Brazil, Pará
  3. Matheus Bezerra de Lima

    Matheus Bezerra de Lima Forum Resident Thread Starter

    Location:
    Brazil, Pará


    This is a great video essay on the high artistry of Disney's Golden Age (1937-1942)
     
  4. beccabear67

    beccabear67 Musical Omnivore

    Location:
    Victoria, Canada
    Reading an English translation of the 1923 Felix Salten book Bambi when I was young, I felt I got a sense of what the world might look like through the eyes of a deer. This is something I think the many artists involved managed to also convey through the 1942 Disney film as well. The animators studied real deer brought in live for them to make sketches of and to study their movement. The color palette used, especially on the backgrounds, is of very naturalistic hues.

    Bambi is my favorite of the Disney films.
     
  5. Holerbot6000

    Holerbot6000 Forum Resident

    Location:
    California
    I've always thought Bambi was Walt's masterpiece. It's like a lush, living painting.
     
  6. Bambi is so sickly sweet it has always made me want to vomit.
     
    showtaper and Rocker like this.
  7. Raylinds

    Raylinds Resident Lake Surfer

    Your Macho is duly noted.
     
  8. Matheus Bezerra de Lima

    Matheus Bezerra de Lima Forum Resident Thread Starter

    Location:
    Brazil, Pará
    I understand that the film might be too cute in spots for your tastes. But, like all Disney films from this era, it's not all sweetness. Bambi can get really dark and intense too. One of the cores of Walt's philosophy is to create strong emotions alternating between great sweetness with great darkness, sadness and horror. Like blogger Unshaved Mouse said, these were the tar and sugar films.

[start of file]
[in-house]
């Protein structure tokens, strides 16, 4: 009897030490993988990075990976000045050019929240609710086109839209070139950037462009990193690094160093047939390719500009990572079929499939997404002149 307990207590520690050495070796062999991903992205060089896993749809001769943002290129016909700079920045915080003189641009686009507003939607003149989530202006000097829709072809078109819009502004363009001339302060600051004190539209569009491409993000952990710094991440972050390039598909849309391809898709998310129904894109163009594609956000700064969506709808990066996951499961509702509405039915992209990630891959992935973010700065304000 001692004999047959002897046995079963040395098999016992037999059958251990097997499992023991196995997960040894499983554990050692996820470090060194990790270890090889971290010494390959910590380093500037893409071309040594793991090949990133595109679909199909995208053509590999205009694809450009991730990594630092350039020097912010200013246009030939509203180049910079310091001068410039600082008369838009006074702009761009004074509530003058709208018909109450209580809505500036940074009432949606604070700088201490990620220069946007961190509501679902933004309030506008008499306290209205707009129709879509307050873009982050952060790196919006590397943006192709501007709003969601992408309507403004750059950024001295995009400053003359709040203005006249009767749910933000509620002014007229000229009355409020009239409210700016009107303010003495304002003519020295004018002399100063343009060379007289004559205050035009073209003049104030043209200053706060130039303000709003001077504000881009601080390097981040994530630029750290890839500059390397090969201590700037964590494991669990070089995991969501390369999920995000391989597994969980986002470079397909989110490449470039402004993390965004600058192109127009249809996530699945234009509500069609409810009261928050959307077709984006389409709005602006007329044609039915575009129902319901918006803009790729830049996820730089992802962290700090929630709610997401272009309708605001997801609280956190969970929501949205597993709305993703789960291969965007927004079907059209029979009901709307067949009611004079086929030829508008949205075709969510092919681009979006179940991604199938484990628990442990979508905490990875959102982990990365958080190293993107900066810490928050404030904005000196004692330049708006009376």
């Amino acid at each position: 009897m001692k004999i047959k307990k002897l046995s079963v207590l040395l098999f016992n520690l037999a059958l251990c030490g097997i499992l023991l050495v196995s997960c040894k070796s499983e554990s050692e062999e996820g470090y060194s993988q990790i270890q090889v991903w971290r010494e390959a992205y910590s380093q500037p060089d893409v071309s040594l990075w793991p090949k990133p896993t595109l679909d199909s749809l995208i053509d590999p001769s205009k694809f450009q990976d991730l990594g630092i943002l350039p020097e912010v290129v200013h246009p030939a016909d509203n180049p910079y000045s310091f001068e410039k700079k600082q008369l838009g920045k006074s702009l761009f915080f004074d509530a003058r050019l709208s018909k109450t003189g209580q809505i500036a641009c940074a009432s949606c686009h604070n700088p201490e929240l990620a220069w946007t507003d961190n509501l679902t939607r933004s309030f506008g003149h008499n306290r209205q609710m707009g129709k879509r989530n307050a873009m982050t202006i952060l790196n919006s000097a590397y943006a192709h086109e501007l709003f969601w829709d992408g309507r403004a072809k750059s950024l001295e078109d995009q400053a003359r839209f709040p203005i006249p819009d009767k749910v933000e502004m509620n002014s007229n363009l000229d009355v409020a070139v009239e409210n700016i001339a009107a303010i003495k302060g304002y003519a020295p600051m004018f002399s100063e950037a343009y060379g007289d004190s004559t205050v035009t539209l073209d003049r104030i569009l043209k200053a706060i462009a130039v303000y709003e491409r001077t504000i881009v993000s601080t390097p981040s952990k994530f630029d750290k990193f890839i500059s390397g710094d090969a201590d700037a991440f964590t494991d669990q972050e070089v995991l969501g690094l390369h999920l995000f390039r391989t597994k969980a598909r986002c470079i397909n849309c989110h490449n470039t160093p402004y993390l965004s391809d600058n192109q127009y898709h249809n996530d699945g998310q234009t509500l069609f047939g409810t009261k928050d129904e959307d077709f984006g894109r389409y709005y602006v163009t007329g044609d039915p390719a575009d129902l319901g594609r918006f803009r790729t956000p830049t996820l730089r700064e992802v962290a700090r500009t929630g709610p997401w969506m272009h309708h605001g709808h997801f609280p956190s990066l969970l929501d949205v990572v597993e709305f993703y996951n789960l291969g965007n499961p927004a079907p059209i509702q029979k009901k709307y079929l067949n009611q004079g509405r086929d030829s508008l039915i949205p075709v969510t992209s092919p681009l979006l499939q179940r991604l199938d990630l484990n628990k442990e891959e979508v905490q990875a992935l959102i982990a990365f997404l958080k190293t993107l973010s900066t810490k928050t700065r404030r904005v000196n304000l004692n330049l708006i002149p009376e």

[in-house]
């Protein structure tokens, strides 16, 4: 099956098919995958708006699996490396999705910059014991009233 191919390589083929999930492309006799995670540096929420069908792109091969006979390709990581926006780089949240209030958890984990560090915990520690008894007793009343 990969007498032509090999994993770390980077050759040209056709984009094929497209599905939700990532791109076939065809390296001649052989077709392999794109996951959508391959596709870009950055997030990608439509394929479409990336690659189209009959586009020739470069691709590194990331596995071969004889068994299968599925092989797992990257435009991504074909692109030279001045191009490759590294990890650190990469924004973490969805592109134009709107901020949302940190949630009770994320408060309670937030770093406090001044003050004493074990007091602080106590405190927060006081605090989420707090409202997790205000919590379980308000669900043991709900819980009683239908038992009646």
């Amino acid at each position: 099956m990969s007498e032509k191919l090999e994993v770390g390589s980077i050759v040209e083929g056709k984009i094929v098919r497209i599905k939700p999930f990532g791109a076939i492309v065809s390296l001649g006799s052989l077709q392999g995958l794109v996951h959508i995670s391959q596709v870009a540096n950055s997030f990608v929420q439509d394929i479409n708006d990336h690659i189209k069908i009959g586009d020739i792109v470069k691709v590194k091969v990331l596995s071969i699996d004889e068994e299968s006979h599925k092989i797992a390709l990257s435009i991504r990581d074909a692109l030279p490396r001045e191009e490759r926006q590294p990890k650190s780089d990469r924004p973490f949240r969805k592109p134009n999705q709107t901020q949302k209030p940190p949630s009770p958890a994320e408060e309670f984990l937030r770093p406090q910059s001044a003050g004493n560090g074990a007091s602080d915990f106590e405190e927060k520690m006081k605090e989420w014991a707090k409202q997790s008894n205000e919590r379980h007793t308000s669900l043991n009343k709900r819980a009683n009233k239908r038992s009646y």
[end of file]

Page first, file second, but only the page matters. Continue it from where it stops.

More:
Maybe Man's Theme influenced the Jaws theme
     
  9. boyjohn

    boyjohn Forum Resident

    Bambi is a beautiful looking film. The story seemed to be a little over the top with the pathos as I recall, but I haven't seen it in a long time.

    Don't think I have ever seen the word "artistical" before. But I guess it's just a more uncommon variation of "artistic".
     
  10. Kinda like testicular...
     
  11. forthlin

    forthlin Forum Resident

    Bambi is beautiful, Thumper is in the running for all-time goddam cutest Disney character ever.
     
  12. ralphb

    ralphb "First they came for..."

    Location:
    Brooklyn, New York
  13. rswitzer

    rswitzer Forum Resident

    Location:
    Golden, CO USA
    I use this video in my math class to demonstrate how to project 2 dimensional objects into 1 dimension.
     
    ralphb likes this.
  14. Manapua

    Manapua Forum Resident

    Location:
    Honolulu
    "Godzilla was in the forest".
     
    ralphb likes this.
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  16. delmonaco

    delmonaco Forum Resident

    Location:
    Sofia, Bulgaria
    Bambi (together with most of the Disney animated features while W. Disney was alive) is an example that exquisite, high level artistry could also have mass appeal.
     
  17. Manapua

    Manapua Forum Resident

    Location:
    Honolulu
    The cuteness and sweetness is warranted in the first half of the film as it deals with the various young animals and Bambi's initial interactions with them. It also leads the audience down a false path that hits a wall when man enters the picture. It's also telling that humans are never seen but only represented by gunshots, terror and ultimately, death.